Hard-hitting antitobacco advertisements and graphic warning labels on cigarette packages reduce smoking initiation and increase cessation. Our findings showed that noticing antismoking mass media messages and health warning labels on cigarette packages are significantly associated with increased knowledge about the harms of smoking in low-income and middle-income countries. Our study adds to the literature on the effectiveness of graphic health warnings in increasing people's awareness about the harms of smoking. The use of warnings with pictures or pictograms of the health consequences of tobacco use is particularly important in countries with large proportions of the population who have low educational attainment. By implementing the WHO FCTC guidelines for antismoking media campaigns and health warning labels, countries can accelerate the declines in tobacco use. Article 11 of the FCTC requires health warnings on cigarette packages that should cover at least 50% of both the front and back of the package, and should include appropriate characteristics, such as pictures or pictograms. As of 2012, only 30 countries have implemented all of the FCTC standards for health warning labels, though most of them are low-income and middle-income countries.14 Thirty-six countries have had a national antitobacco media campaign conducted with appropriate characteristics, including messages airing on television and/or radio. Messaging through television and/or radio tends to have the greatest population reach in nearly all countries around the world and have more impact due to their audio-visual nature. The WHO identifies mass media campaigns and graphic warning labels as ‘best buys’ for population-wide efforts to decrease the burden of non-communicable diseases globally because they are highly cost-effective, feasible and culturally appropriate to implement.47 Our findings suggest that opportunities exist to enhance antismoking media messages and health warning labels for improving knowledge about the harms of smoking that could promote cessation and prevent initiation, particularly in low-income and middle-income countries, which have a high tobacco use burden.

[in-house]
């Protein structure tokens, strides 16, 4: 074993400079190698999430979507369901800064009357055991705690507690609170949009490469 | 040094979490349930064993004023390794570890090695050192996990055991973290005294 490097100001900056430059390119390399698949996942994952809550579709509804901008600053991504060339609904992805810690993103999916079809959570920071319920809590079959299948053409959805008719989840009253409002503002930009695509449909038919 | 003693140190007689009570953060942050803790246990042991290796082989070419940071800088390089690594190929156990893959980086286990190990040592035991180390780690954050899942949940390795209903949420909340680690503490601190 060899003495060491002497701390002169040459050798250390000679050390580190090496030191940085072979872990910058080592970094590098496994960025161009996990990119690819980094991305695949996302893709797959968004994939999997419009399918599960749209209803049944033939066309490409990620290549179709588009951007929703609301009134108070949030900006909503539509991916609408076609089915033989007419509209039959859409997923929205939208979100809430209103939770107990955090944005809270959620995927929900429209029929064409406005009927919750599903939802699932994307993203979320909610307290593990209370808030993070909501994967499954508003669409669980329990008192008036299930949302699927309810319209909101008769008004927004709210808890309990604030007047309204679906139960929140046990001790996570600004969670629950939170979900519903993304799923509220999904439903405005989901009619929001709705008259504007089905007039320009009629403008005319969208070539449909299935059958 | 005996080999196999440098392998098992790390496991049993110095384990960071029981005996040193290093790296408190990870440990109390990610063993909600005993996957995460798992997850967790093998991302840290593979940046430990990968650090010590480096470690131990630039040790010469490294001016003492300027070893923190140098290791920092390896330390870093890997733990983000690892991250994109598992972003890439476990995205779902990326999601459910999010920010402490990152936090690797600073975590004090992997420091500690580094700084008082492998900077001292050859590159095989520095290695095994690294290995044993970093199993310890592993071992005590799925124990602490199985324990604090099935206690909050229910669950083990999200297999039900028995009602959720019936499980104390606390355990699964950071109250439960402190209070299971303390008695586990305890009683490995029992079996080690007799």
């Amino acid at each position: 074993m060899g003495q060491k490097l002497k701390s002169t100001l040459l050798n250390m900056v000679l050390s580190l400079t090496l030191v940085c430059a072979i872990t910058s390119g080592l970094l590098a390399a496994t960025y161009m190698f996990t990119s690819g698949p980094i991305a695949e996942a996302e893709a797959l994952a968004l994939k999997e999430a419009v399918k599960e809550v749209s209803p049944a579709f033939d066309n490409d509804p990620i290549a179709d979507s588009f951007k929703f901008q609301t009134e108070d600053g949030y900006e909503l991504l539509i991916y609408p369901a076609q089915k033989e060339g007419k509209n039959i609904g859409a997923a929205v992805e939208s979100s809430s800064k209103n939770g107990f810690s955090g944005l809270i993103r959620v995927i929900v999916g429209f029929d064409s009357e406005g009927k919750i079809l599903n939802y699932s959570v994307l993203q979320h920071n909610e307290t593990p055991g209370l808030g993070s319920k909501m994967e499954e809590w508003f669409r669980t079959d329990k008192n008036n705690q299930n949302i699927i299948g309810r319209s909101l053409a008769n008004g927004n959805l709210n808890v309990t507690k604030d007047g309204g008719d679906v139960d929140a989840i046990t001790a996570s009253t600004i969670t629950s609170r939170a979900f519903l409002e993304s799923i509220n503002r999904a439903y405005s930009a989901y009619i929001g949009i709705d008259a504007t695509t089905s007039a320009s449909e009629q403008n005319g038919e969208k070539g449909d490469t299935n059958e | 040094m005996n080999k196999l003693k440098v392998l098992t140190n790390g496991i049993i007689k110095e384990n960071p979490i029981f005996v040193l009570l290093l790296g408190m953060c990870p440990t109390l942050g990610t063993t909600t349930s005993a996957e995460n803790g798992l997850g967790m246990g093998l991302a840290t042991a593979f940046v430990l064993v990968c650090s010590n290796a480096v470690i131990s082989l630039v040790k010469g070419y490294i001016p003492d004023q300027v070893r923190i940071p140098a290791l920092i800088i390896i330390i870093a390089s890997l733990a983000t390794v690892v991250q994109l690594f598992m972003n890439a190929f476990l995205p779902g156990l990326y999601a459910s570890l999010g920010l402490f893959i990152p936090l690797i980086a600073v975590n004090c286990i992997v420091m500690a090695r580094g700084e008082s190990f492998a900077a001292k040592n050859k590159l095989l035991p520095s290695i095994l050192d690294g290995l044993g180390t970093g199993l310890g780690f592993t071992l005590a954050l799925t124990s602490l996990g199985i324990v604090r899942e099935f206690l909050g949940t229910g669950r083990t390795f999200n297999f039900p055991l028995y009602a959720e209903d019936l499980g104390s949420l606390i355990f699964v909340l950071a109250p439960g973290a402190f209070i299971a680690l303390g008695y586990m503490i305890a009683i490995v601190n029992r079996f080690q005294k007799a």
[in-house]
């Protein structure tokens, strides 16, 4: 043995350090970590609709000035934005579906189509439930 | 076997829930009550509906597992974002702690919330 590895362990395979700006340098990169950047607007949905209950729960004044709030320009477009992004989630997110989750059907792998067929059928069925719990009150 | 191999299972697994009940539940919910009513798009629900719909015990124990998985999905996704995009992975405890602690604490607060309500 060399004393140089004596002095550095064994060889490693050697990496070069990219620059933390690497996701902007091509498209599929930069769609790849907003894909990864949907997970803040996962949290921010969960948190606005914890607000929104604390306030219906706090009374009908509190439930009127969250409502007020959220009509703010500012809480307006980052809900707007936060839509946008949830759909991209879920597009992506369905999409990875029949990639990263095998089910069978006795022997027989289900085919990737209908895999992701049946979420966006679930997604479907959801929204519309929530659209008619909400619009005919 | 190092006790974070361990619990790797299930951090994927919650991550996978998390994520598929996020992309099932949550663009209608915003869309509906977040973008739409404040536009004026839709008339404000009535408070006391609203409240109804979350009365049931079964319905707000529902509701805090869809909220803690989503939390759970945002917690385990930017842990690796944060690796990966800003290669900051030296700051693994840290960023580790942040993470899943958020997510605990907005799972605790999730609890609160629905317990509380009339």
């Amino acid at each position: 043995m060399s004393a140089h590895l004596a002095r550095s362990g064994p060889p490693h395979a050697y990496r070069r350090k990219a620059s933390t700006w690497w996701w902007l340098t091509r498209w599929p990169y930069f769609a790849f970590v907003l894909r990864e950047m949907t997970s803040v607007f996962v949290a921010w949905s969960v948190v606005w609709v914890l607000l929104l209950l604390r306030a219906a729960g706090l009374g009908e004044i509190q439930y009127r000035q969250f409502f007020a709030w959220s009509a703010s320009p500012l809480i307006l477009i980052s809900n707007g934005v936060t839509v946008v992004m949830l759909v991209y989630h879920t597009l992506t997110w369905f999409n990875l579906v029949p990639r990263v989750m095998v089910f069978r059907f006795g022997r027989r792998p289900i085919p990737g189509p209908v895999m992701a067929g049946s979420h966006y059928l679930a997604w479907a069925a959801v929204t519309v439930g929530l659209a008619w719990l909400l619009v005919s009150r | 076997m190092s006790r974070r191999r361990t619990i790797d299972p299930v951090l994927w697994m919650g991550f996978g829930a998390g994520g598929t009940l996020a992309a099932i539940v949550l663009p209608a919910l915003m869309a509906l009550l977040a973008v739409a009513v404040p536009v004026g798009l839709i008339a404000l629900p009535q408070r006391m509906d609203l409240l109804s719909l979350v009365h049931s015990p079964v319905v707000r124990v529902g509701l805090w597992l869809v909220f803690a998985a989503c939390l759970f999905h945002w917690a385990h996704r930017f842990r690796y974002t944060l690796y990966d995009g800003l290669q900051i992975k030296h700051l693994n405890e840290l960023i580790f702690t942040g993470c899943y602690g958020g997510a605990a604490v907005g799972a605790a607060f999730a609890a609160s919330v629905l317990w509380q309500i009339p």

What this paper adds